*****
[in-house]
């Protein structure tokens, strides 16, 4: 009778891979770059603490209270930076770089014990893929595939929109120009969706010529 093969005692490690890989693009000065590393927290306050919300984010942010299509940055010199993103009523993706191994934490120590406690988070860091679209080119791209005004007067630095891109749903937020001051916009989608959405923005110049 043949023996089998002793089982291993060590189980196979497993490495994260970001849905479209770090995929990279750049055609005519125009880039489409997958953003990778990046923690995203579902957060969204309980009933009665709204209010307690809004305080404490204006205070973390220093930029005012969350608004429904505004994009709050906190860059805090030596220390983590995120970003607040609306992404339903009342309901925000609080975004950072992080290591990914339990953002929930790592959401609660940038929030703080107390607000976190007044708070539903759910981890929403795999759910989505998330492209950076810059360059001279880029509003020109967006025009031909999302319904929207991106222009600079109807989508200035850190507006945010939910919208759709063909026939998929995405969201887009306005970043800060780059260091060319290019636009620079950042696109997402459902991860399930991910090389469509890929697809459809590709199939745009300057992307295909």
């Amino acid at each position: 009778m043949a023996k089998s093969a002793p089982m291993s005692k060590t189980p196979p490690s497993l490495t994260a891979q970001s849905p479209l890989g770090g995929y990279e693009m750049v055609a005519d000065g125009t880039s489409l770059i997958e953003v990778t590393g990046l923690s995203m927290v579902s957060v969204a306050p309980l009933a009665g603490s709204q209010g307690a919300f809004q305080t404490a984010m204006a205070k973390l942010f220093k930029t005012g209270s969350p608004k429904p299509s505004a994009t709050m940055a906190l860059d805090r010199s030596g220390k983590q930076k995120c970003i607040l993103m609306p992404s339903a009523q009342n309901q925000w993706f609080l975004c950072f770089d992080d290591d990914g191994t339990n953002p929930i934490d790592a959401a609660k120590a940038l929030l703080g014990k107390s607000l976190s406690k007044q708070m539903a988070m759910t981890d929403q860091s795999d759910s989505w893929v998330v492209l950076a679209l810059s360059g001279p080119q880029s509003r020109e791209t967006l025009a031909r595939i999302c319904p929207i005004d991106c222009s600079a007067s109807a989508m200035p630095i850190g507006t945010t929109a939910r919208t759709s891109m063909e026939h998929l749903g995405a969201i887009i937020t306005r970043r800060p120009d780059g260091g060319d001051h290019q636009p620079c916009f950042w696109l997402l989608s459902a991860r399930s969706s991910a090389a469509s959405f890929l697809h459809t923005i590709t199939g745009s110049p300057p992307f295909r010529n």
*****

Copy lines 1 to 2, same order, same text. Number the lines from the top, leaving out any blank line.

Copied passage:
[in-house]
């Protein structure tokens, strides 16, 4: 009778891979770059603490209270930076770089014990893929595939929109120009969706010529 093969005692490690890989693009000065590393927290306050919300984010942010299509940055010199993103009523993706191994934490120590406690988070860091679209080119791209005004007067630095891109749903937020001051916009989608959405923005110049 043949023996089998002793089982291993060590189980196979497993490495994260970001849905479209770090995929990279750049055609005519125009880039489409997958953003990778990046923690995203579902957060969204309980009933009665709204209010307690809004305080404490204006205070973390220093930029005012969350608004429904505004994009709050906190860059805090030596220390983590995120970003607040609306992404339903009342309901925000609080975004950072992080290591990914339990953002929930790592959401609660940038929030703080107390607000976190007044708070539903759910981890929403795999759910989505998330492209950076810059360059001279880029509003020109967006025009031909999302319904929207991106222009600079109807989508200035850190507006945010939910919208759709063909026939998929995405969201887009306005970043800060780059260091060319290019636009620079950042696109997402459902991860399930991910090389469509890929697809459809590709199939745009300057992307295909």